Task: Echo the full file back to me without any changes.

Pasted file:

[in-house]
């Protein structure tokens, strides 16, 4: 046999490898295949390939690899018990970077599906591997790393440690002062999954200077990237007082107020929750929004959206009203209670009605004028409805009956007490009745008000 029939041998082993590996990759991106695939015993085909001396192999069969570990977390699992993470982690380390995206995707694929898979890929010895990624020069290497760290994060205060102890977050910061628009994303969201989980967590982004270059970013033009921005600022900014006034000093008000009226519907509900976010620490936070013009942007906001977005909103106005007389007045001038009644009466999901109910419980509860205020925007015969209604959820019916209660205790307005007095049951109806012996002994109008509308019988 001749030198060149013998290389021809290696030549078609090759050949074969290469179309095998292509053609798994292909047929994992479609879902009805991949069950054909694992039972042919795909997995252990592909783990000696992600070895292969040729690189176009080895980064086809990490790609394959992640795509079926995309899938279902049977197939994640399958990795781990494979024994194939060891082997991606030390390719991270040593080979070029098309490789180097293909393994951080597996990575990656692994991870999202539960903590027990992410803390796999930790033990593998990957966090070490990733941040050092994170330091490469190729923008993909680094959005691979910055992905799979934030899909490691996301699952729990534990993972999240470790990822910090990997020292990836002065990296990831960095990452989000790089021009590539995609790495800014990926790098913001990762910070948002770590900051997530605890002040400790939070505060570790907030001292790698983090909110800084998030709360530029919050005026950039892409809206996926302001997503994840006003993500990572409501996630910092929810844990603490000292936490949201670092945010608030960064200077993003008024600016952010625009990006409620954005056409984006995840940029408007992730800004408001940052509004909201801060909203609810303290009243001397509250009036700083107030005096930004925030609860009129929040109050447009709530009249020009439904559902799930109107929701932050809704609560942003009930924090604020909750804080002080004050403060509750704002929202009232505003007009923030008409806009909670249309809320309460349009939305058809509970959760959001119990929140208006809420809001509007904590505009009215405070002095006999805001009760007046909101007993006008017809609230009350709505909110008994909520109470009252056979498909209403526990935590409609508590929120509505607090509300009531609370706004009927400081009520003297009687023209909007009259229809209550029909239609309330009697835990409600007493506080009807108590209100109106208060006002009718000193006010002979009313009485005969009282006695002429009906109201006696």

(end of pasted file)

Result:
[in-house]
């Protein structure tokens, strides 16, 4: 046999490898295949390939690899018990970077599906591997790393440690002062999954200077990237007082107020929750929004959206009203209670009605004028409805009956007490009745008000 029939041998082993590996990759991106695939015993085909001396192999069969570990977390699992993470982690380390995206995707694929898979890929010895990624020069290497760290994060205060102890977050910061628009994303969201989980967590982004270059970013033009921005600022900014006034000093008000009226519907509900976010620490936070013009942007906001977005909103106005007389007045001038009644009466999901109910419980509860205020925007015969209604959820019916209660205790307005007095049951109806012996002994109008509308019988 001749030198060149013998290389021809290696030549078609090759050949074969290469179309095998292509053609798994292909047929994992479609879902009805991949069950054909694992039972042919795909997995252990592909783990000696992600070895292969040729690189176009080895980064086809990490790609394959992640795509079926995309899938279902049977197939994640399958990795781990494979024994194939060891082997991606030390390719991270040593080979070029098309490789180097293909393994951080597996990575990656692994991870999202539960903590027990992410803390796999930790033990593998990957966090070490990733941040050092994170330091490469190729923008993909680094959005691979910055992905799979934030899909490691996301699952729990534990993972999240470790990822910090990997020292990836002065990296990831960095990452989000790089021009590539995609790495800014990926790098913001990762910070948002770590900051997530605890002040400790939070505060570790907030001292790698983090909110800084998030709360530029919050005026950039892409809206996926302001997503994840006003993500990572409501996630910092929810844990603490000292936490949201670092945010608030960064200077993003008024600016952010625009990006409620954005056409984006995840940029408007992730800004408001940052509004909201801060909203609810303290009243001397509250009036700083107030005096930004925030609860009129929040109050447009709530009249020009439904559902799930109107929701932050809704609560942003009930924090604020909750804080002080004050403060509750704002929202009232505003007009923030008409806009909670249309809320309460349009939305058809509970959760959001119990929140208006809420809001509007904590505009009215405070002095006999805001009760007046909101007993006008017809609230009350709505909110008994909520109470009252056979498909209403526990935590409609508590929120509505607090509300009531609370706004009927400081009520003297009687023209909007009259229809209550029909239609309330009697835990409600007493506080009807108590209100109106208060006002009718000193006010002979009313009485005969009282006695002429009906109201006696």